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Monday 30 May 2022

Reviews: Silverstein, Norilsk, DVL, Sinsid (Reviews By Zak Skane, Paul Scoble, Richard Oliver & Matt Cook)

Silverstein – Misery Made Me (UNFD) [Zak Skane]

Silverstein have been a big part of the mid 2000 “emo” sound since their debut album When Broken Is Easily Fixed, which contained classic singles like Smashed Into Pieces and Giving Up. It wasn’t until they released their second album Discovering The Waterfront which had the classic single My Heroine, which gained them worldwide success. 

Twenty years later with number of releases under their belt I have landed myself the opportunity of reviewing their recent release Misery Made Me. With all guns blazing, Our Song sets the mark with some stabbing riffage grabbing the audience attention for preparation to what the vocalist Shane Todd had to say. Even over 20 years later Shane Todd still sounds as passionate as he did since the bands famous release When Broken Is Easily Fixed. Die Alone opens with some angry slam poetry styled intro verses that will please fans of Being As An Ocean and La Dispute before the guitarist provide their raw sluggy riffs to complement with the surreal angsts featured in the lyrics. Ultra Violet takes us back to the emo sound that the band contributed to in the mid 2000’s with the clean high pitched vocals met with heavy pedal tone riffs. Whilst I was listening to this track it did make me appreciate the singer and bands diversity in their sound. 

The nostalgia comes in the second wave whilst the band step back from the harshness and the high tempos. It’s Over brings us some rocky videos that will please Beartooth fans with their octave fuzzed riffs mixed with groovy drum beats, in the song we also see the band experimenting with string sounds to spice up their style. Which leads us to their most interesting song The Alter_Mary, in this we get hear the band mix up new sounds with classic Post Hardcore arrangements by adding Trap inspired verse sections to retro synths layered outros whilst lyrics are sung through a vocal coder which will make the listeners mind toss and turn with curiosity. Other highlights on this album is the groove laden Bankrupt and it’s emotional closer Misery, which ties the album to a surreal conclusion to this anxiety journey by it’s message of finding peace with depression.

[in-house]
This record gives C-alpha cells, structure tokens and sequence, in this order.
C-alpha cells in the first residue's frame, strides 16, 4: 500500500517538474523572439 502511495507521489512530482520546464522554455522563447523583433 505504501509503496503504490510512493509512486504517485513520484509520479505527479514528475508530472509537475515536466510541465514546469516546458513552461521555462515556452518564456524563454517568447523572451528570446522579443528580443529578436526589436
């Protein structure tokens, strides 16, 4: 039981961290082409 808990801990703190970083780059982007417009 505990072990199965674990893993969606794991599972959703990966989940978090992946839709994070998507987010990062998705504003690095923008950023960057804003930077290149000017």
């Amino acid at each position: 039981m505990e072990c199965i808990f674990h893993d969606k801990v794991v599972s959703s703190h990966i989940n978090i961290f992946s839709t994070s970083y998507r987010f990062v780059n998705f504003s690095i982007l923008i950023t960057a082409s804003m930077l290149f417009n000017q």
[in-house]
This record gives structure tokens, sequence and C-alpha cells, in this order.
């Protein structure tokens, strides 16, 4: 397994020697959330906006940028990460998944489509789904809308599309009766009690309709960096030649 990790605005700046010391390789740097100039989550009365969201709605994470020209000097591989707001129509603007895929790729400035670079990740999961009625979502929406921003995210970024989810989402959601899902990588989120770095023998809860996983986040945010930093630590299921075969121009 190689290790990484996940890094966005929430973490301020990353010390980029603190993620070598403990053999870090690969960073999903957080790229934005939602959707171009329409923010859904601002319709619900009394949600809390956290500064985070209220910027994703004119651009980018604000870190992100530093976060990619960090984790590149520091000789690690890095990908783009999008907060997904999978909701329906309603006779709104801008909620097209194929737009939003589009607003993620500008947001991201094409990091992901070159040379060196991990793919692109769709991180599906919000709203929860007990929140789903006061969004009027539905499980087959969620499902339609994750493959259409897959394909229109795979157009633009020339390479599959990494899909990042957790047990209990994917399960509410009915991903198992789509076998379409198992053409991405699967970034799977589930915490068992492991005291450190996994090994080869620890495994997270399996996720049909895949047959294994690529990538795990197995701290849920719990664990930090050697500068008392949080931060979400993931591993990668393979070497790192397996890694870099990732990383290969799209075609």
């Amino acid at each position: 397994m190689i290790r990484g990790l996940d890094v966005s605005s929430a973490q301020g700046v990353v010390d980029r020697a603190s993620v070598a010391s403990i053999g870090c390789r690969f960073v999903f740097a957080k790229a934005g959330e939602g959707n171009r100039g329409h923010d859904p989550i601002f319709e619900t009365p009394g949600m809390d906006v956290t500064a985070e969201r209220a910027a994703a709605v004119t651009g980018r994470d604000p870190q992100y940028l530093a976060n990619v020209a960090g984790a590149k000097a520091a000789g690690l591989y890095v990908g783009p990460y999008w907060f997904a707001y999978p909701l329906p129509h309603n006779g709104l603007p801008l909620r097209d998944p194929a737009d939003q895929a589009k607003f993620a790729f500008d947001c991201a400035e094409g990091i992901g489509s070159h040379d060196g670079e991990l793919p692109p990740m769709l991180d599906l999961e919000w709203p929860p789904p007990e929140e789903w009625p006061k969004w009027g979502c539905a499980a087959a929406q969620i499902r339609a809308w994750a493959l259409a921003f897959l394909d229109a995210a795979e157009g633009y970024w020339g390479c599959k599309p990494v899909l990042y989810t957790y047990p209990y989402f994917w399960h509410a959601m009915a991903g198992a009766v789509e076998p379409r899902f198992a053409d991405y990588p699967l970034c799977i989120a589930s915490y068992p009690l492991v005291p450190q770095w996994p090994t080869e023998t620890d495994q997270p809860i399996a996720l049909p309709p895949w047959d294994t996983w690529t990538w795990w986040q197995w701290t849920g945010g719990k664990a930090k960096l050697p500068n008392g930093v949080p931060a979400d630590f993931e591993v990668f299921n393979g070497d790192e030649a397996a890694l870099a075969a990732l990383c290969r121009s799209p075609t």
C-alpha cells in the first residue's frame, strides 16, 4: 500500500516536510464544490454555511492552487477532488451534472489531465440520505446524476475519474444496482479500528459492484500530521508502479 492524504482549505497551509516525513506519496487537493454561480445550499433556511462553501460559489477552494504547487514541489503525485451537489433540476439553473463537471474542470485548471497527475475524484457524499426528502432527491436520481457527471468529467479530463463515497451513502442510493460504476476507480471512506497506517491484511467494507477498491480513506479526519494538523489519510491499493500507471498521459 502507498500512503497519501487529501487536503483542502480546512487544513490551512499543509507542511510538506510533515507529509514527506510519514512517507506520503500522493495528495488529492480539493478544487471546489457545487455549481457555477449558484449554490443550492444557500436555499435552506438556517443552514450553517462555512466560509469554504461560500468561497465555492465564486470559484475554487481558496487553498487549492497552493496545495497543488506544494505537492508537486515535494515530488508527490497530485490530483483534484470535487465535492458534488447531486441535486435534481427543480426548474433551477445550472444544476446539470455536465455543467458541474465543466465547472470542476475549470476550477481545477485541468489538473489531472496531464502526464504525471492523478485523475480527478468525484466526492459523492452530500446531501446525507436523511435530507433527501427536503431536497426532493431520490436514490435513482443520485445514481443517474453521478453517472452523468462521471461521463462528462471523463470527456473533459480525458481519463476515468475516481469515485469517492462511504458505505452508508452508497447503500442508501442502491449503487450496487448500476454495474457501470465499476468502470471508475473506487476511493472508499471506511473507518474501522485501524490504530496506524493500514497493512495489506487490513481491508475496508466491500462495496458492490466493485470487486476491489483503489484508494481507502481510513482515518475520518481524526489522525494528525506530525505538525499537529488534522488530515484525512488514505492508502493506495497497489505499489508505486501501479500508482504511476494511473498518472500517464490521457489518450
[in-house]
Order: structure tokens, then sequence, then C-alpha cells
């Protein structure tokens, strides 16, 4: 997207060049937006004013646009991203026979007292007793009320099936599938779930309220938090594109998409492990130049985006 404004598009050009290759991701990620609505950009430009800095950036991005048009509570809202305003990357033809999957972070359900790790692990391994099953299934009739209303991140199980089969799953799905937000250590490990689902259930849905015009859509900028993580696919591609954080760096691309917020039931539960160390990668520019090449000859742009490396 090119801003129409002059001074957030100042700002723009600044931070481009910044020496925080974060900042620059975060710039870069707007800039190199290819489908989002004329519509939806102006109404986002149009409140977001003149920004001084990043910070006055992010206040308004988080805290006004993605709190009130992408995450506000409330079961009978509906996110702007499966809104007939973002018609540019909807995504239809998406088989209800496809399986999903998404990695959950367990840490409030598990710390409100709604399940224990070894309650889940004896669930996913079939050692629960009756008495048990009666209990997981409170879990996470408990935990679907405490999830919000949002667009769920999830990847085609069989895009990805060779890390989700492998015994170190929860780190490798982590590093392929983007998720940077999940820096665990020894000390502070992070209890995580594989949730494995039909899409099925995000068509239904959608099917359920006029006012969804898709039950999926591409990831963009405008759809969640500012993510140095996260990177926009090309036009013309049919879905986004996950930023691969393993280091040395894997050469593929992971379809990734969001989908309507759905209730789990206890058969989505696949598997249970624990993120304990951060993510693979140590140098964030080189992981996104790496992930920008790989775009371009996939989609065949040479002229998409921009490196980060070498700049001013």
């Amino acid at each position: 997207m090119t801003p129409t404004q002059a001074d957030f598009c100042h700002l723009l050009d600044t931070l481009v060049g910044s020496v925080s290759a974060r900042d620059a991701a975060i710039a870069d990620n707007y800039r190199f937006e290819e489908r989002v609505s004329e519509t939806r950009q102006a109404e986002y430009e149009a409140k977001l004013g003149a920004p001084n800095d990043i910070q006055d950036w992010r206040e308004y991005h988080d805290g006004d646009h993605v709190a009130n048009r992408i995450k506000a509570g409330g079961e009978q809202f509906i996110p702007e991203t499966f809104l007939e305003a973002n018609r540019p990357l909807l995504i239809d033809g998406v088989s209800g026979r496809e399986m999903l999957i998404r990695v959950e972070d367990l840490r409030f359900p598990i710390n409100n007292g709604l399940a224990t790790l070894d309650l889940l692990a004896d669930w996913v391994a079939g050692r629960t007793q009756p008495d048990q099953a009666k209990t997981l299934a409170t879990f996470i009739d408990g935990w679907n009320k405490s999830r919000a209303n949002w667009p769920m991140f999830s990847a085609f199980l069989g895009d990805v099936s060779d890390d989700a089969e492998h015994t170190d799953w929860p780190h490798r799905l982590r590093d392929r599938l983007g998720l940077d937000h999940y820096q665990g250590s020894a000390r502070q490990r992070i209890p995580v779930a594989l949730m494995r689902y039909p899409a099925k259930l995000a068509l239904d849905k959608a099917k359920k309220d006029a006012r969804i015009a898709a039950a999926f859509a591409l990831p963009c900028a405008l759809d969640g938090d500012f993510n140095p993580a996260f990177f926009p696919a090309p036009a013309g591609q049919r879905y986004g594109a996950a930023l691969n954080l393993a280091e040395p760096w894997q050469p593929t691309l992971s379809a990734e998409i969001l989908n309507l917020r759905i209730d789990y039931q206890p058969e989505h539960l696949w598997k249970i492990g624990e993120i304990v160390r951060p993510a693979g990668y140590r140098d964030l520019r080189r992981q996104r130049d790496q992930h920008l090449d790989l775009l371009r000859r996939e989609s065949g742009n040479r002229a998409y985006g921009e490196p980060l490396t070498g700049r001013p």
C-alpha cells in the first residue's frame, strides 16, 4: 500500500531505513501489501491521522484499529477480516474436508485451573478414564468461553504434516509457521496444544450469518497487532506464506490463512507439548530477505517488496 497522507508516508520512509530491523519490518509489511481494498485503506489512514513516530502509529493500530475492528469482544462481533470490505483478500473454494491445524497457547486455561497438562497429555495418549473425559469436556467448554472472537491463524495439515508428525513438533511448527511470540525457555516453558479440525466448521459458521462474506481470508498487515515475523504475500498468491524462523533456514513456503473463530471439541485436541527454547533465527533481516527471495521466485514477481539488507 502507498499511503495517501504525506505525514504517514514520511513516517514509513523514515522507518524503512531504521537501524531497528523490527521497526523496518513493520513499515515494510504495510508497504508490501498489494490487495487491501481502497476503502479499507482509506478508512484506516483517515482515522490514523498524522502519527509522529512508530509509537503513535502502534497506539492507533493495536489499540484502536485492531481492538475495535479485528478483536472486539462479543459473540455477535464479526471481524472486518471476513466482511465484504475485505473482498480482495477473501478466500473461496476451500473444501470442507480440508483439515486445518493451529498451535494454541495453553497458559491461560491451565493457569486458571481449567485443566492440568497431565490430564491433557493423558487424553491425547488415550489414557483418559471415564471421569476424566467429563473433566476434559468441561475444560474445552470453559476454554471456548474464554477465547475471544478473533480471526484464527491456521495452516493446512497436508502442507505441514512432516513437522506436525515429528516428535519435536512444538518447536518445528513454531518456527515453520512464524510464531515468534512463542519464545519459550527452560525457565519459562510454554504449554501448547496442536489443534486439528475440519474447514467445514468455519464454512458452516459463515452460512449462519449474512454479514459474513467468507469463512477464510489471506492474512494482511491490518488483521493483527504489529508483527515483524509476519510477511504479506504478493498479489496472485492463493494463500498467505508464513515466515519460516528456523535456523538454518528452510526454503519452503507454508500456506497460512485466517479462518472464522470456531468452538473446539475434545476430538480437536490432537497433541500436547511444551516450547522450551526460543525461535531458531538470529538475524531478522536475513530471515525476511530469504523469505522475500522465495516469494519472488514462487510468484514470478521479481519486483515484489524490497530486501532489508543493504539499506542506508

From only just having three run through of this album I can safely tell you that this is one of the best Post Hardcore releases that I have heard in years which has played with my heart strings since Holding Absence's debut release. The band have captured both old and new styles with perfection, nothing seems forced or try hard. They sound as passionate as they did in the mid 2000s with their debut album, 10/10.

Norilsk - Beyond The Mountains (Hypnotic Dirge Records) [Paul Scoble]

Norilsk are a duo based in Quebec, Canada. The pair have been making music together since 2012 and in that time have made 3 albums; The Idea Of North in 2015, Les Passages Des Glaciers in 2017 and their last album Weepers Of The Land in 2018. The duo is made up of Nick Richer on Drums and Backing Vocals and Nicolas Miquelon on all other instruments and Lead Vocals. 

The EP features 2 tracks, opener Beyond The Horizon is an original Norilsk track, whereas the second track is a cover of an Officium Triste track that was featured on a 2019 covers album to celebrate Officium Triste’s twenty-fifth anniversary as a band. Norilsk have chosen a track called Mountains Of Depressiveness which is featured on Officium Triste’s first EP also called Mountains Of Depressiveness, and on the bands first album Ne Vivam. Beyond The Horizon is a great track, it feels like the early wave of Death/Doom from the early nineties. It reminds me of bands like Paradise Lost, My Dying Bride or Katatonia, probably most like My Dying Bride, there's even a little taste of early Cathedral (back when Lee was still doing harsh vocals, Forest Of Equilibrium Cathedral). The song keeps its slow tempo throughout, and feels sad, despondent and in many ways very sombre.